Ebooks and other library materials are discoverable in your library catalog and potentially usable in your classroom as an alternative to a traditional textbook. Even more options exist, such as content found on the open web, which might be subject to traditional copyright (i.e., not Creative Commons licensed). This page will identify options to make these non-open resources available to your students.
Using library materials and other non-open resources as course materials might be complicated to navigate, but can be made simple if you rely on a few best practices:
Can I Use it in My Canvas Course? by Manchester University. Used with permission.
Benson, Sara (2017).
California State University, Chico (2019). Using Copyrighted Works in the Classroom.
Manchester University (2019). Copyright for Faculty.
Consider this diagram when locating materials for your course. It shows the spectrum of copyright restrictions for materials you can potentially use in your course. As you move around the circle from the top, the content moves from least restrictive to most.
Spectrum of Open by Rebel Cummings-Sauls. Used with permission.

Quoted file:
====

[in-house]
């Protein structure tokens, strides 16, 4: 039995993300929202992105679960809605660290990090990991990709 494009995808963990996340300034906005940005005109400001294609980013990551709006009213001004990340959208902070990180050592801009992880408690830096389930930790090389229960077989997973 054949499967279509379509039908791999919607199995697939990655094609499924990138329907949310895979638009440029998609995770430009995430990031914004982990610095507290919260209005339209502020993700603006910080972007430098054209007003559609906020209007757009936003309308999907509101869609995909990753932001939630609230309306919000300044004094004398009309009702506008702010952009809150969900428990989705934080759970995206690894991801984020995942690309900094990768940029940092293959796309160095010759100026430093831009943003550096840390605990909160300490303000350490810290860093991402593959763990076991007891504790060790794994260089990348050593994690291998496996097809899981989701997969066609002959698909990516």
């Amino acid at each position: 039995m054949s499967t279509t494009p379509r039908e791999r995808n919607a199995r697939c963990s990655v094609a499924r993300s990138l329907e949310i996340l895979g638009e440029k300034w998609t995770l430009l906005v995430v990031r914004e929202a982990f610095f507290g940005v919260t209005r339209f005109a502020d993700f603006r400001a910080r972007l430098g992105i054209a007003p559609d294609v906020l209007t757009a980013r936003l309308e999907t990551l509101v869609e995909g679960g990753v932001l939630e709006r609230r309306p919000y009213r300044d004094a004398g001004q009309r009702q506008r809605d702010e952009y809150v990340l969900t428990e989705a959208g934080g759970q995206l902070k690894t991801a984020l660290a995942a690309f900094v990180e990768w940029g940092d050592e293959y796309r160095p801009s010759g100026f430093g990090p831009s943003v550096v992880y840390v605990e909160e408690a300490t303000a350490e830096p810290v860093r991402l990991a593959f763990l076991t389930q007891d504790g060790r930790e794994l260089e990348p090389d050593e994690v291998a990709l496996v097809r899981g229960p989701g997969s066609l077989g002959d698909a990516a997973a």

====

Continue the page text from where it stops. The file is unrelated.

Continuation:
For the rest of the spectrum, the rules of "open" (the 5 Rs) do not apply.
If a resource is neither open or available to all your students via the library, fair use and seeking permission are two ways you might make content available.
Fair use is a doctrine in the law of the United States that permits limited use of copyrighted material without having to first acquire permission from the copyright holder. Reliance on fair use is not an advisable strategy to provide long-term and continued access to course materials, but it could be one way to provide content. Here are some resources for Fair Use.
A better option is to seek permission from the copyright holder to provide the resource to your students. Here are some resources for Seeking Permission.